The street code for fake life is Lóri Rọ́—statements and claims grounded in lies. Lóri Rọ́ is now the way we roll in Nigeria. The government will magnify its achievements, giving 100 million people jobs this year. A church of 54 people becomes a million members. Everything is “double-double.” We have fake professors, fake millionaires, fake nails, fake faces, and even fake lies. Someone who has never travelled out of Nigeria has a coaching office at Ilesa to assist you in living in Canada. Last year, his company obtained visas for over a thousand people. His brother, a professor in the United States, secured jobs for all Nigerians and could assist you in writing your PhD statements for admission. He even said you were his Research Assistant and had already collected all the data needed to complete your degree. You can use a Webinar to conduct a conference where we see no one, but you can claim that over six hundred people are in attendance. You attended the University of Texas because you visited Toyin Falola for two days. Lóri Rọ́!

Lóri Rọ́ is a way of living, especially for those in the diaspora who permanently mislead those at home. A crowded one-bedroom apartment in London becomes a life of luxury, like living on Banana Island in Lagos. A struggling janitor in Houston is a businessman. A tailor in Dallas is now a fashion designer, making clothes for Beyonce. All is Lóri Rọ́. Mothers forget to tell their daughters the personal experiences of how their fathers told them they were wealthy before they got married. A week after the wedding, creditors began to knock on the doors for unpaid debts. Snakes suddenly swallowed the money. Friends betrayed them. Fraudsters cleaned their accounts. The fathers did not change their ways: they all came first in all their classes, and all grades were 100 percent. Lóri Rọ́! Do you want that Yellow Sisi to say “yes” right away as you brew instant coffee? It is easy: you will buy her a car and send her to Dubai for a few days. Lóri Rọ́.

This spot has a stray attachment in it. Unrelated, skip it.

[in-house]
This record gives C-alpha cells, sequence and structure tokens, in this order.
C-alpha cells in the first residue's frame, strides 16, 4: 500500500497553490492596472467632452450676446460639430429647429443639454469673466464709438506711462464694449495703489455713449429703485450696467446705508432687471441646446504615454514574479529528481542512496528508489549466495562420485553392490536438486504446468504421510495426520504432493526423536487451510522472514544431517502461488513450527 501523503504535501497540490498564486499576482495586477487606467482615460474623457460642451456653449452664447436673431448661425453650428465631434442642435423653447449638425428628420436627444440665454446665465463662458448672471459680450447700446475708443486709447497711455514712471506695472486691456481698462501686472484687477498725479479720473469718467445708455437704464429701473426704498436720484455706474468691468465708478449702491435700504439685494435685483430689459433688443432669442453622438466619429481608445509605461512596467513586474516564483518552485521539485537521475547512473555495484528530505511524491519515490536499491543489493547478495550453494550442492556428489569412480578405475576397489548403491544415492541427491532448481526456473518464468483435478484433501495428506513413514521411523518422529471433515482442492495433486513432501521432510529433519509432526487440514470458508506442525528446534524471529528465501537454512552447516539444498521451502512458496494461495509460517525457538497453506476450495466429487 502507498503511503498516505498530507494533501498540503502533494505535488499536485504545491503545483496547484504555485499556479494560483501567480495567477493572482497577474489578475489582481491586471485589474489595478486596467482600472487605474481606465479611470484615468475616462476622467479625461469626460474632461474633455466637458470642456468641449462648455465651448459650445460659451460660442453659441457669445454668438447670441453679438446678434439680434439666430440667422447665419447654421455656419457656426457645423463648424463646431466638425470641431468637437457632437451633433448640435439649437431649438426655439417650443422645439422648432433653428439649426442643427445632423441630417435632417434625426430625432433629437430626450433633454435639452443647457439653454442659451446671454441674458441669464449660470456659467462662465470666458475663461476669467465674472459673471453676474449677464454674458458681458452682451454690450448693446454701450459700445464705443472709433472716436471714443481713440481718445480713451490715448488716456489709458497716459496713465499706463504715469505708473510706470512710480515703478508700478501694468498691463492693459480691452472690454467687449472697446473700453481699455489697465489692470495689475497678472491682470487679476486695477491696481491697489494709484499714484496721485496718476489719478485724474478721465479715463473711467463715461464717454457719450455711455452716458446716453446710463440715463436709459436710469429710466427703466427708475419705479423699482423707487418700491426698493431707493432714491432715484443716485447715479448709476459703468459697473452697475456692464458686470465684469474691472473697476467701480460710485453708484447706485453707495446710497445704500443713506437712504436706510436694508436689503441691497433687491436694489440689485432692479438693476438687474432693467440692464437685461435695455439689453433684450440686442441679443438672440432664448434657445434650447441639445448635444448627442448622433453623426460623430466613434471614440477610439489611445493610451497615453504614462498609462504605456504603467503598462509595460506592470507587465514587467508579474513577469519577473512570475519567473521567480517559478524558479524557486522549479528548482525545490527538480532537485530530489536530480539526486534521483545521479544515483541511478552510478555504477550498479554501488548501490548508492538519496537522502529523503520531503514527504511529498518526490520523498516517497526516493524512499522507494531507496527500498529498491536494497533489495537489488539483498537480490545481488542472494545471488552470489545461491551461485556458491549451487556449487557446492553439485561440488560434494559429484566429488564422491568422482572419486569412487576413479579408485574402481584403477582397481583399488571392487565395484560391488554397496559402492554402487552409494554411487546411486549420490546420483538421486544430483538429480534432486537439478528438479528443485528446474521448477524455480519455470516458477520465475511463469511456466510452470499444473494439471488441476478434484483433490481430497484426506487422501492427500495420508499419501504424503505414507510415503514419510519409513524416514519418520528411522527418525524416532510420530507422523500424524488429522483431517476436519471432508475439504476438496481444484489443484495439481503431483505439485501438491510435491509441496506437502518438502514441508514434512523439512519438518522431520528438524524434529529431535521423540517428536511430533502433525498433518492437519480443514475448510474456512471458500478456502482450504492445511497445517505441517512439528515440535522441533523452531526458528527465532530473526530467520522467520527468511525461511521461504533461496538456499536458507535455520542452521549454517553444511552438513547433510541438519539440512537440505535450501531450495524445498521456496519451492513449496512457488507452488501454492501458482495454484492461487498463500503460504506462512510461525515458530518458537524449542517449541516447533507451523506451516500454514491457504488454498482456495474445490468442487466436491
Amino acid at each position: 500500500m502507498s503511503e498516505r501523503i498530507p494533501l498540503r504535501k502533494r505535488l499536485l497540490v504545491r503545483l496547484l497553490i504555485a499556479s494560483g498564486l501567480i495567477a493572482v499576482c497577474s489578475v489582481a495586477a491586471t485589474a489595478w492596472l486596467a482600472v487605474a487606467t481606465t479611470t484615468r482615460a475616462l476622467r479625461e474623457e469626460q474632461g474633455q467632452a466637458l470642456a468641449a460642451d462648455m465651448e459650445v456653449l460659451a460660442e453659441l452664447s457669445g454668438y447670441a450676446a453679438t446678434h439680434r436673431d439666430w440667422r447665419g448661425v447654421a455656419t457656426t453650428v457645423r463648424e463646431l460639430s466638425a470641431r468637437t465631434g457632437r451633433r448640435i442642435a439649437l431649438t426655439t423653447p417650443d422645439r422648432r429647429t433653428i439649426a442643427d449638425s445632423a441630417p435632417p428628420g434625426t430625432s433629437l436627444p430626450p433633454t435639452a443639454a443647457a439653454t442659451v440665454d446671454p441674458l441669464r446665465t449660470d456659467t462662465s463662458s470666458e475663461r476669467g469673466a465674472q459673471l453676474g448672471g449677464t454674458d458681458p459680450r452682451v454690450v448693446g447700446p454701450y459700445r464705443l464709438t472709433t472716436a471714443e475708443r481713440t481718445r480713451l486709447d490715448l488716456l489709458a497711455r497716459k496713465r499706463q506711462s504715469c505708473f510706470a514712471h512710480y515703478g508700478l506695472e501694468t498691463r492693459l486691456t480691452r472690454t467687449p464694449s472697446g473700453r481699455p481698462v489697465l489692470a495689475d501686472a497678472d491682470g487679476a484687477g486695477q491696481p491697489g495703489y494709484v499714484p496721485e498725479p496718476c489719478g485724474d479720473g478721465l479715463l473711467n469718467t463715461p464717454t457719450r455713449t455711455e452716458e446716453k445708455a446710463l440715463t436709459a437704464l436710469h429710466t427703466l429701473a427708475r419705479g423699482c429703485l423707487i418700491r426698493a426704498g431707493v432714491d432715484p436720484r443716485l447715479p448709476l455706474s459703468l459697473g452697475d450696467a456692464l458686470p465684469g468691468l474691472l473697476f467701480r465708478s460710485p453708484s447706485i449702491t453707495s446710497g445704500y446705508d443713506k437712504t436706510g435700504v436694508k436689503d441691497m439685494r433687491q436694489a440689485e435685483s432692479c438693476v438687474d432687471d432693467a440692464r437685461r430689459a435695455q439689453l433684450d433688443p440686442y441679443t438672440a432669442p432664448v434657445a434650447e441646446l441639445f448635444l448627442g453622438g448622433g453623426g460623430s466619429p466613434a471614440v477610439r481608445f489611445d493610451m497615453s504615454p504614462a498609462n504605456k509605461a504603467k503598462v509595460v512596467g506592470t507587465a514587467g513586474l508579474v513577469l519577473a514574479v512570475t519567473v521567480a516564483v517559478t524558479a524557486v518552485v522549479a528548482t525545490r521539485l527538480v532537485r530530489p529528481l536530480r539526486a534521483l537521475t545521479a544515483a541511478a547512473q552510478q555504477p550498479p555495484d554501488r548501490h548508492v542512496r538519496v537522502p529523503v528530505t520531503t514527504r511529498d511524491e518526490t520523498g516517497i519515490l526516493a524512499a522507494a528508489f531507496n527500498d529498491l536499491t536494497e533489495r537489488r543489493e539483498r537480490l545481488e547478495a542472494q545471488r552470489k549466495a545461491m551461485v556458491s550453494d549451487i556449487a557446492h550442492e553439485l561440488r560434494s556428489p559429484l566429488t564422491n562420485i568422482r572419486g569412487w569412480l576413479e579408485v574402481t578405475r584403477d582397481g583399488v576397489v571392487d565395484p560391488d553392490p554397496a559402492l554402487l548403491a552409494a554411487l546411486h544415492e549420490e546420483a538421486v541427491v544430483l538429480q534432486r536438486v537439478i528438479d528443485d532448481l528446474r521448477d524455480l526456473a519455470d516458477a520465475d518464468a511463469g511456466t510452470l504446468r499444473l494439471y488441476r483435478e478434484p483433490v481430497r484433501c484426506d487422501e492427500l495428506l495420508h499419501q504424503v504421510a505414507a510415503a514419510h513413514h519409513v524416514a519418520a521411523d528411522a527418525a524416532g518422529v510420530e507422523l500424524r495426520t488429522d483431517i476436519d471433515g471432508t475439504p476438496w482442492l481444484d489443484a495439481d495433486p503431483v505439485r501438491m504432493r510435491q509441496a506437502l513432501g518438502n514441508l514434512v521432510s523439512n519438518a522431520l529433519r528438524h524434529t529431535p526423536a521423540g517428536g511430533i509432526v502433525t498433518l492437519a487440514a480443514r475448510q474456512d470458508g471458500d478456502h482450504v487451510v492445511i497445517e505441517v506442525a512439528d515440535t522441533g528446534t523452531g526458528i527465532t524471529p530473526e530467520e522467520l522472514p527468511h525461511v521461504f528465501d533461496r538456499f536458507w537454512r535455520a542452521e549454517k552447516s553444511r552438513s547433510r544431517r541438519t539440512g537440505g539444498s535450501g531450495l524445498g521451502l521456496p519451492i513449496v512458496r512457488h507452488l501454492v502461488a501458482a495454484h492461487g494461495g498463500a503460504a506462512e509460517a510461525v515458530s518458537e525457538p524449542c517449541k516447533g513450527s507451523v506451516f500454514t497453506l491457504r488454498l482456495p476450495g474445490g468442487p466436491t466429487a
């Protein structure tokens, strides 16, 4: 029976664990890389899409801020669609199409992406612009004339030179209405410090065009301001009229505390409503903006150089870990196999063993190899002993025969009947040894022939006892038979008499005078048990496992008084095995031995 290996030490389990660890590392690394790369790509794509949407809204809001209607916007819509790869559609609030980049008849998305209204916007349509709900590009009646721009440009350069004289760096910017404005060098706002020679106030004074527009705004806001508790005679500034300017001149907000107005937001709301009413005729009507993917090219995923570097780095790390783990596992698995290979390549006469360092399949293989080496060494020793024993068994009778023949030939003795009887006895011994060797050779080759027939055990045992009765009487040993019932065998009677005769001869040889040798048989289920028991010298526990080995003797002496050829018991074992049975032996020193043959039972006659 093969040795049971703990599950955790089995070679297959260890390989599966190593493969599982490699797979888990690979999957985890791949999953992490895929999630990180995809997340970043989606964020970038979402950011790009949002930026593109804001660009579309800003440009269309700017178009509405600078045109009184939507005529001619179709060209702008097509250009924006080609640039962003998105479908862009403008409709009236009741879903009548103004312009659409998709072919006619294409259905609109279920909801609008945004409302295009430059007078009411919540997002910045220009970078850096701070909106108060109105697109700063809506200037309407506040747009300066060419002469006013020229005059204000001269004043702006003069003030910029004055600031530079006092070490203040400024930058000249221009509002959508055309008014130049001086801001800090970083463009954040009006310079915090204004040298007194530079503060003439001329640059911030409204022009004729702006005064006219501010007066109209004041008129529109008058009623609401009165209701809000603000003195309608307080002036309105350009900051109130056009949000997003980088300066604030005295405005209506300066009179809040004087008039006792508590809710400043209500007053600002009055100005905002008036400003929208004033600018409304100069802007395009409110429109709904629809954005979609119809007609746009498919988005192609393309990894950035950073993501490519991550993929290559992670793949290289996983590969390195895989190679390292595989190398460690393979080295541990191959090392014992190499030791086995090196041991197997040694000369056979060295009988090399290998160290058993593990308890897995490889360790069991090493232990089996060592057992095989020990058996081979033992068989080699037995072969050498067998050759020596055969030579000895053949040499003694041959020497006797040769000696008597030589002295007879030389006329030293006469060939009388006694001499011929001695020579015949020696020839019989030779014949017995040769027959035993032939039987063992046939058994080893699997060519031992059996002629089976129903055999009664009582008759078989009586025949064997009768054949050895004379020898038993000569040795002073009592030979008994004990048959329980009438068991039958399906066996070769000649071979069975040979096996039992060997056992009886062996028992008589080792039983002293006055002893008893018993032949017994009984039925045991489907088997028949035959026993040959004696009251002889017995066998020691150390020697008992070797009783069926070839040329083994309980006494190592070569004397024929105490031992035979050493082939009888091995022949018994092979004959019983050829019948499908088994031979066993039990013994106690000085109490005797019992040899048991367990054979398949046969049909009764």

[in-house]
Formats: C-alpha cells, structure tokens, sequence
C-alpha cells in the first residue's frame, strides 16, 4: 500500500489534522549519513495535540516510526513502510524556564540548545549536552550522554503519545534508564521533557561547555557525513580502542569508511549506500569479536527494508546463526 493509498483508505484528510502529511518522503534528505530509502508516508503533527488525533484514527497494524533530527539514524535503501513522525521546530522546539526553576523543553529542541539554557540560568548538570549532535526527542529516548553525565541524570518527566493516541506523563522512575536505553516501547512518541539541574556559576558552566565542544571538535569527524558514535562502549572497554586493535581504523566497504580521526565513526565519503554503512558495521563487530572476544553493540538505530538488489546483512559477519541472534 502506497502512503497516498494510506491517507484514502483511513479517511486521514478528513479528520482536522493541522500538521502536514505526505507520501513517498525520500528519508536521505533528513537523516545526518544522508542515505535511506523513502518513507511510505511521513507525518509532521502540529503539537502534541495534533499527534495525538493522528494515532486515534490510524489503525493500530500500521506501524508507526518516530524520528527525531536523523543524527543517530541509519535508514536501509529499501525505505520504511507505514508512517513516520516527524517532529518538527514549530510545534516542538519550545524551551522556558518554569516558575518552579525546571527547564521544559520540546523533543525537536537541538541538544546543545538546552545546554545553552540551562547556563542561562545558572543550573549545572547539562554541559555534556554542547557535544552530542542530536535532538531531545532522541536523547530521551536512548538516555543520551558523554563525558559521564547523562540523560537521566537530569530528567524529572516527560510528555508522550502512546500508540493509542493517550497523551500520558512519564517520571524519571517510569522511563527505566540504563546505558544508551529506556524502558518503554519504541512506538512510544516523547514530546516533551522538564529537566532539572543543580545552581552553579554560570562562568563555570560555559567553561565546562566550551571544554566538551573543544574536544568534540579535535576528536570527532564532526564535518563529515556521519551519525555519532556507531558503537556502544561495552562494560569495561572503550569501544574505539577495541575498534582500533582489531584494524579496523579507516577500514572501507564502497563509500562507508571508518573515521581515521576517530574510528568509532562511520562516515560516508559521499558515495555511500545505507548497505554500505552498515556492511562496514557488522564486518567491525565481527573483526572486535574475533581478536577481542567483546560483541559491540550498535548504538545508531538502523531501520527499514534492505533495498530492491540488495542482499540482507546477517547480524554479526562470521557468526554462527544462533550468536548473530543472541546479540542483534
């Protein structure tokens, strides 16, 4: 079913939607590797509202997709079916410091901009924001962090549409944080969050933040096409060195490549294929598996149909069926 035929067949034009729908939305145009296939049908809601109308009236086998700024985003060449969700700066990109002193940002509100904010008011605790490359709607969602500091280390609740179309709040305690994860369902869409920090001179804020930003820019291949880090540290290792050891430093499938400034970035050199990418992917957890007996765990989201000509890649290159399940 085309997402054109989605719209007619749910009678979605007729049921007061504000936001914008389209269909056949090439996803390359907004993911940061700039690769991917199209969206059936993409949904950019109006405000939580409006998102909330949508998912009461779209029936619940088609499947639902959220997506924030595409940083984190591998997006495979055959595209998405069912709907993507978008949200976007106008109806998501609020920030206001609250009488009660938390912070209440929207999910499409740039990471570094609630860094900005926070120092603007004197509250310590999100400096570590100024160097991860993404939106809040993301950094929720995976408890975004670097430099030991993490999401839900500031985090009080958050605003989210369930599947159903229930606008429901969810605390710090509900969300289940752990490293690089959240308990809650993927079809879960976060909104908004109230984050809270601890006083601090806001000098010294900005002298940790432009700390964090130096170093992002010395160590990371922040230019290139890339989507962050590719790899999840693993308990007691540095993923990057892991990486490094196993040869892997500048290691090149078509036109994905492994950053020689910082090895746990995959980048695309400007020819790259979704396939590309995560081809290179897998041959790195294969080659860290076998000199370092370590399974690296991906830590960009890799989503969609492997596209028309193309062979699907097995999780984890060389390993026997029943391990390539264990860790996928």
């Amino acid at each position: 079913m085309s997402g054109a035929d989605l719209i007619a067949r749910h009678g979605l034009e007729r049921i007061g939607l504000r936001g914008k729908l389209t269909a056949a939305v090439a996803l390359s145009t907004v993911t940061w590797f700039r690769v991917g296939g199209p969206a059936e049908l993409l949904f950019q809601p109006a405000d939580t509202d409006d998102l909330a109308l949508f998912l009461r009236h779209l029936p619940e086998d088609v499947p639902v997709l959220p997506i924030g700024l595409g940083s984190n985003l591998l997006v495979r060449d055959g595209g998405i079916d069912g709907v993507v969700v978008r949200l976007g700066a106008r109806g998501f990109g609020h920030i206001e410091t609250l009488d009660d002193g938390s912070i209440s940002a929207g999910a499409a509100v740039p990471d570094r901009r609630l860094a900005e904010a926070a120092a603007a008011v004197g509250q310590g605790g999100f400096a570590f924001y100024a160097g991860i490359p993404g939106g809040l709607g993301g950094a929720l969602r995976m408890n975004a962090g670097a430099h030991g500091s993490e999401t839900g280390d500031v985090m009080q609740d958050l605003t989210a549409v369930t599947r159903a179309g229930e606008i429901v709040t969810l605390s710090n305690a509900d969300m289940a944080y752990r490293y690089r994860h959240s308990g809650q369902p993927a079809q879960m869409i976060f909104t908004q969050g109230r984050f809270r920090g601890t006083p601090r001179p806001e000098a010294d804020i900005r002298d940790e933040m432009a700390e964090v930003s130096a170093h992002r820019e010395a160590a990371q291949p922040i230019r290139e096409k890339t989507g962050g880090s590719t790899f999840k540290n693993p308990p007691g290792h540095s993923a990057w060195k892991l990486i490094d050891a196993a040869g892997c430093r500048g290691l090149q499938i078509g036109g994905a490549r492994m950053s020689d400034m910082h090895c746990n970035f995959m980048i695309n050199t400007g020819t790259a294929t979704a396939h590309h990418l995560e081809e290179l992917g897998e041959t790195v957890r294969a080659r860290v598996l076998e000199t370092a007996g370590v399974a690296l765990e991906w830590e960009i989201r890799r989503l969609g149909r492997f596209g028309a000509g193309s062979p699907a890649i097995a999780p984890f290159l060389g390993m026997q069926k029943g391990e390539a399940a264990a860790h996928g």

Interestingly, little children usually create funny fantasies just to impress their friends. The largest TV in the world can be found in their father’s mansion, with plenty of rooms and uncountable servants. Meanwhile, the poor father is probably a civil servant waiting for the government to pay his six months’ unpaid salary. Unfortunately, adults who are supposed to know better have become specialized crooks, serving very cold zobo (lies) just to put themselves in a certain light. Original Zobo!